Time is Ripe to Trade Dan Murphy

I know conventional wisdom says the Mets, a financially strapped team that is at least another season away from contention, should almost certainly hold on to a guy like Daniel Murphy, but I can’t help but think they’re best off trading him this winter.

First and foremost, this is assuming the Mets have completely buried the idea that Daniel Murphy can be an everyday second baseman (or at least the better half of a platoon). In which case, Murphy is most valuable as an everyday third baseman.  By keeping Murphy on the bench, the Mets fail to maximize his utility. In other words, for those not familiar with economic jargon, he’s more valuable to another team than he is to the Mets, so long as David Wright is still around.

Of course, a lot of people contend that Murphy would prove quite useful and accumulate plenty of at-bats as a “super-sub.” While the whole Ryan Freel-esque “super-sub” idea sounds really good in theory, it’s flawed and doesn’t really jive with the composition of the current Mets roster.

For one, even if it were the case that Murphy could collect 300-400+ at-bats in a utility role, that still doesn’t take away from the fact that he’s more valuable to another team where he’d accumulate 550-600 at-bats. In other words, an average everyday player provides more value than the best utility player. It’s the same reason why it’s usually ill-advised to move a valuable starting pitcher to the bullpen. (In fact, moving an everyday player to the bench is probably worse; at least pitchers are almost guaranteed to improve their performance if converted to relief. Many hitters’ productions would suffer with more sporadic playing time).

Further, the Mets would be hard-pressed to find playing time for Murphy as a backup. Murphy can play first and third reliably, but David Wright — barring injury — will play every day unless a brutal slump necessitates he take a day off. Ditto Ike Davis, and both Murphy and Davis are left-handed, so he can’t even spot Davis occasionally against a tough southpaw like Cliff Lee or Cole Hamels.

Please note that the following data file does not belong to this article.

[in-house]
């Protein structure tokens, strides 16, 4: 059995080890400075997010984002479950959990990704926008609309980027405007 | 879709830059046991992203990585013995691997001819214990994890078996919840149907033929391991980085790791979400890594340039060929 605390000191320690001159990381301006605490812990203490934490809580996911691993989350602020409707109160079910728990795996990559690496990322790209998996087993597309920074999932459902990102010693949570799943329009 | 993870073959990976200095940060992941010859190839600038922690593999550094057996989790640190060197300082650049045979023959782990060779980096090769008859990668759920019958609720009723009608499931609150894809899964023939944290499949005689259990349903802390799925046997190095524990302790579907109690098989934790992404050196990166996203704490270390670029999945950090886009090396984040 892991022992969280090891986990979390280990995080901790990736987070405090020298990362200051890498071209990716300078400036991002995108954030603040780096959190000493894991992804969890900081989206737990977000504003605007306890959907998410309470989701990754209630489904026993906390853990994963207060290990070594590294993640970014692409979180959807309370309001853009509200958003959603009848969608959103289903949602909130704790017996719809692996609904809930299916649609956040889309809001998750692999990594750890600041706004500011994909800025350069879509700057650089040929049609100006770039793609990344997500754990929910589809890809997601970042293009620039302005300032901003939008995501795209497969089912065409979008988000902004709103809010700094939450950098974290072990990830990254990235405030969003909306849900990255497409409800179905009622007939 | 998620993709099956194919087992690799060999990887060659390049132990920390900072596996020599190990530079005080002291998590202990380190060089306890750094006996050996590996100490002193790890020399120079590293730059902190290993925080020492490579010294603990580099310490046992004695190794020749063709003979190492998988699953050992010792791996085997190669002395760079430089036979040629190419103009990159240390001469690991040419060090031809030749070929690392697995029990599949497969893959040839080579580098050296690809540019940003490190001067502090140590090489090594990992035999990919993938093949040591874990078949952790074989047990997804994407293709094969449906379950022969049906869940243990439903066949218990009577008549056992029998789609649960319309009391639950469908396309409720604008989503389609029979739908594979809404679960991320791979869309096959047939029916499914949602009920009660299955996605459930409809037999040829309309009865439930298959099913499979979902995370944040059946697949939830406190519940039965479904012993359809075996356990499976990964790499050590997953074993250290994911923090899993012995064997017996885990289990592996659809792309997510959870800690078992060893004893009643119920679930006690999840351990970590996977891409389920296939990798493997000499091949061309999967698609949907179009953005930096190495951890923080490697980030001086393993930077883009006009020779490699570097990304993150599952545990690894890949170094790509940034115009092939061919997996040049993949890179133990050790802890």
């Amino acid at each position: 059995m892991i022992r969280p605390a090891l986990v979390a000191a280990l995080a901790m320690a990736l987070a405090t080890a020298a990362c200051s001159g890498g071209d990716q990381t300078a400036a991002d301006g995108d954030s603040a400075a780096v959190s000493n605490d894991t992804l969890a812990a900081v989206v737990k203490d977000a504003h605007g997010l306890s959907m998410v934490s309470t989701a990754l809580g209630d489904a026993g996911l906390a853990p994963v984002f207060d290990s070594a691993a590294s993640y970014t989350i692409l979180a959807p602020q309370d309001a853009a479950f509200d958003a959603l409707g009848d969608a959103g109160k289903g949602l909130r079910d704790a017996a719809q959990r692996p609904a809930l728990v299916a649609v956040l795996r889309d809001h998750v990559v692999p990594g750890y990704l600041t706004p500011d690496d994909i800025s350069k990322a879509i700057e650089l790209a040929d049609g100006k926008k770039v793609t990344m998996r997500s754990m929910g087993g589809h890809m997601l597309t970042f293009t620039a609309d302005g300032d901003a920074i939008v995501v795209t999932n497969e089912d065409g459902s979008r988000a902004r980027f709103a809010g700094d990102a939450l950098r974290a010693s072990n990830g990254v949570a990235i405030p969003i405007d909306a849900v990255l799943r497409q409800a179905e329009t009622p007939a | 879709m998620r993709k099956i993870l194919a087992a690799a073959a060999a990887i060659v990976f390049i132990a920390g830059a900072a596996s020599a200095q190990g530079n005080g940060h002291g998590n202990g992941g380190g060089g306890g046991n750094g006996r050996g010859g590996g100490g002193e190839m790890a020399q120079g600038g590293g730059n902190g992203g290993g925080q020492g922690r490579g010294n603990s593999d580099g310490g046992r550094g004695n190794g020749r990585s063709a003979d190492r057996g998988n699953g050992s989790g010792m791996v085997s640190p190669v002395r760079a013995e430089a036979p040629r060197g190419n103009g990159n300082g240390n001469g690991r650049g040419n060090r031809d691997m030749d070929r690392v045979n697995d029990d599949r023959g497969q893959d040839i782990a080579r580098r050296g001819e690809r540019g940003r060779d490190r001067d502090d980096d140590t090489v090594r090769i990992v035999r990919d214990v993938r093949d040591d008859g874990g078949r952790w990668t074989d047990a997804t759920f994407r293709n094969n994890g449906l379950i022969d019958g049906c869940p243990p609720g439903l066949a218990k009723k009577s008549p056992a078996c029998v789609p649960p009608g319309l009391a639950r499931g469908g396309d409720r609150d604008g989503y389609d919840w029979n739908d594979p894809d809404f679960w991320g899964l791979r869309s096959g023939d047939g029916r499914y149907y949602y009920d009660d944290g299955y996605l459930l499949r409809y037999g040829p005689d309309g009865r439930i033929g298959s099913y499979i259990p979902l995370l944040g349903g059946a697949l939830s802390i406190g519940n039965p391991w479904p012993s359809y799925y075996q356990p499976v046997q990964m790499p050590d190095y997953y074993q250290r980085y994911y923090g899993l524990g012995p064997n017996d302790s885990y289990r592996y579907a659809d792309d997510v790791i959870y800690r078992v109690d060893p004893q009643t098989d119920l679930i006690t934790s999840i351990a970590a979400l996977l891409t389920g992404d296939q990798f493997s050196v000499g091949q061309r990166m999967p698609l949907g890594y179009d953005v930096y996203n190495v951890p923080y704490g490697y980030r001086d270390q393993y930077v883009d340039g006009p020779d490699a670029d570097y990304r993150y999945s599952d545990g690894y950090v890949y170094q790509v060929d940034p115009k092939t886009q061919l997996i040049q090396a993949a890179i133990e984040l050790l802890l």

Murphy can probably play second occasionally, so there’s that. Than again, we’ve seen what happens when Murphy only plays second every now and then. He can maybe — maybe — play the corner outfield, though, like Davis, he and Duda are both left-handed. Murphy’s defense will undoubtedly negate a lot of his value in the outfield, so it isn’t that hard to find a fourth outfielder, ala Scott Hairston, that could provide similar value.

Which begs the question, what really is the value of Murphy’s versatility? While Murphy’s offense (.750-.800 OPS.)  is definitely an asset at second — and given the declining state of third base, at the hot corner as well — he doesn’t really provide much value anywhere else. Like I said, fourth outfielders aren’t that hard to find.  Murphy’s offensive production is below average for first basemen, and there are plenty of AAAA mashers out there who could probably provide the same offensive production at first.  And we’re only talking occasional playing time, so marginal differences in value don’t really make a huge difference

Perhaps I’m being naïve here, but the whole value of versatility seems pretty overblown. After all, instead of counting on one guy to be your backup at almost every position, wouldn’t having a solid fourth outfielder, a slick-fielding middle infielder, and a backup first baseman/pinch hitter extraordinaire accomplish the same thing?  Maybe having a super-utility guy allows the team to carry an additional bullpen arm, but a National League team still has to carry at least a four-man bench regardless.